To help answer Kenny's question, it depends on the hull configuration, and the weight distribution and other physical properties....
If you were to do a lot of web research, you could read about weight load capacities and other specifications, and make decisions based on your personal preferences.
What I have found is that how you choose to transport your kayak to and from where you come and go to is almost a more important decision then anything else. Whichever kayak you choose, put as much energy into your method of transporting it, lifting it on and off your vehicle and ketting it into the water. Nothing worse then having the damn thing come off on the freeway!
I have a Yakima roof rack system with saddles and tie downs, and a kayak dolly to hike the kayak to the beach.
If cost is an issue for you with just the hull selection only, you might miss out on recognizing some of the other gear costs.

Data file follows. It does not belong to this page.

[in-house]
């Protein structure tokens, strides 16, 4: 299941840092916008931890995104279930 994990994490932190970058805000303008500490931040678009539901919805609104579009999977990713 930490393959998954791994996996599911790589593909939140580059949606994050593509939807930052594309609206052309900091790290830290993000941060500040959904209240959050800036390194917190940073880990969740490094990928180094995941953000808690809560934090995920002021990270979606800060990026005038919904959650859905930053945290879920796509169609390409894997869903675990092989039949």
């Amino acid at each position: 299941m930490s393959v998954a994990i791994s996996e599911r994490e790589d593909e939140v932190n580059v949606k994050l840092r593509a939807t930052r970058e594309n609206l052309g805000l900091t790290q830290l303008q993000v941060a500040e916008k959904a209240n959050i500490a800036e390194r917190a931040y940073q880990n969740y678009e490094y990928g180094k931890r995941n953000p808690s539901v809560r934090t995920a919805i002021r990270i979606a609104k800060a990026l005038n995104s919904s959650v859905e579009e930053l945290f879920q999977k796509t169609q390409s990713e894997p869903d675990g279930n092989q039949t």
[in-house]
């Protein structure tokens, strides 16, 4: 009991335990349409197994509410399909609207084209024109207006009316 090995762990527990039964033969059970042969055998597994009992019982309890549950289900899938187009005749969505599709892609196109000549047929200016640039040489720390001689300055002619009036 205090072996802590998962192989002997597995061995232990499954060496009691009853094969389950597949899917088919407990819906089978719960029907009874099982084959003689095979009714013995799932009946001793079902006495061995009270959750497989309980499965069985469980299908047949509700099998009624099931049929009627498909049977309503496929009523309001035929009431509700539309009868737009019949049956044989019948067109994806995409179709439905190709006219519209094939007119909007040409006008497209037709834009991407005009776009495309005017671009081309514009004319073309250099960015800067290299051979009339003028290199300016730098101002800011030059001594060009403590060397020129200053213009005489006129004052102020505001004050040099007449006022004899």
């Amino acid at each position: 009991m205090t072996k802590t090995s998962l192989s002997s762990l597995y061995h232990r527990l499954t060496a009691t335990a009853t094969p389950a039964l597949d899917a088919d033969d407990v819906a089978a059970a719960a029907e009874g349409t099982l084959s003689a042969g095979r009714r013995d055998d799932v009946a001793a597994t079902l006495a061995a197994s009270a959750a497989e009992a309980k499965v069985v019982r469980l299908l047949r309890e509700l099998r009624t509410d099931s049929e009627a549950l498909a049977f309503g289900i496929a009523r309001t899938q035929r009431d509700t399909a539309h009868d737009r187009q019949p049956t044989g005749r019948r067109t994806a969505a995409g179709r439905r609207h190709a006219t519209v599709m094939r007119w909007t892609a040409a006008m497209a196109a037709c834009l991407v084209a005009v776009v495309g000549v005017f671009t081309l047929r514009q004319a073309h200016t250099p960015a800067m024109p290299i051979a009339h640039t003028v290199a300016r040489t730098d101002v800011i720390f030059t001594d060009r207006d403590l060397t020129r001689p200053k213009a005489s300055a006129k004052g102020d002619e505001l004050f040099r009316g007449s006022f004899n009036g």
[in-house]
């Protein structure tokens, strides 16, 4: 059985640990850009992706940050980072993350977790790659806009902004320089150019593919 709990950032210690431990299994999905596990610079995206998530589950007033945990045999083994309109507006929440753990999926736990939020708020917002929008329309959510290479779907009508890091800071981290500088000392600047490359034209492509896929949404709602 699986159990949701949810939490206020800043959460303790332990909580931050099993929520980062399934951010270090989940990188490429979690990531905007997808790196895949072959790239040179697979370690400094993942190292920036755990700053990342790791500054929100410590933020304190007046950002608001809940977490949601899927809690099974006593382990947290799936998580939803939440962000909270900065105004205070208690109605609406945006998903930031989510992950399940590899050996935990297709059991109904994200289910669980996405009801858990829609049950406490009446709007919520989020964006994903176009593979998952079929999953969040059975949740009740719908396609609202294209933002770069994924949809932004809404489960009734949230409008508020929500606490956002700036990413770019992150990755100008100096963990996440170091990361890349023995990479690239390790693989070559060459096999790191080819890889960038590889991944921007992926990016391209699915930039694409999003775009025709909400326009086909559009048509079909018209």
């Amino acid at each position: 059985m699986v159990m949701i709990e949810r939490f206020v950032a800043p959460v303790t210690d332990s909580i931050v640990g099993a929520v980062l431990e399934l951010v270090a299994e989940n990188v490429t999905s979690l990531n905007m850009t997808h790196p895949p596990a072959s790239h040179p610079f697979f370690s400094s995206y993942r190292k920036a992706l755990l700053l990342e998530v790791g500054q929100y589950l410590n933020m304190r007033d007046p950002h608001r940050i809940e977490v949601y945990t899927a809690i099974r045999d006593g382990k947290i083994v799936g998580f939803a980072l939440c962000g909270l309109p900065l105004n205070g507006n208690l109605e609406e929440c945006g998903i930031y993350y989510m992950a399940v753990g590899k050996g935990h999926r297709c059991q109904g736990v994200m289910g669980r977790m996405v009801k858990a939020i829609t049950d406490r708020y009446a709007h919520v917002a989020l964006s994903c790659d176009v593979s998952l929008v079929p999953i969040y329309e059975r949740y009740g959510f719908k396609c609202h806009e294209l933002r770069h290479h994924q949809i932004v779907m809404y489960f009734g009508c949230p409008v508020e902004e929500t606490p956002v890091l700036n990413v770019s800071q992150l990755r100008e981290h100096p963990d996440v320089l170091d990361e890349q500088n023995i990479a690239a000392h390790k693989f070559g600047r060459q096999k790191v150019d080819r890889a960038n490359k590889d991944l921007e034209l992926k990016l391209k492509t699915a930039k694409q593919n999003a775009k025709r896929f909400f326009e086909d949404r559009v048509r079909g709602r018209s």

To pick out just the right hull for yourself, you might want to find a way to paddle different ones. Maybe there are rentals your could try, or paddle clubs near by, or friends near by...
Newer models are very different in design then older ones though, so do both a paddle test and a web search for info if you choose to buy a brand new one.
Sit-on top kayaks are not specifically designed just for SCUBA diving though, they are mostly designed for other things like fishing, but they have enough features for diving to get you by.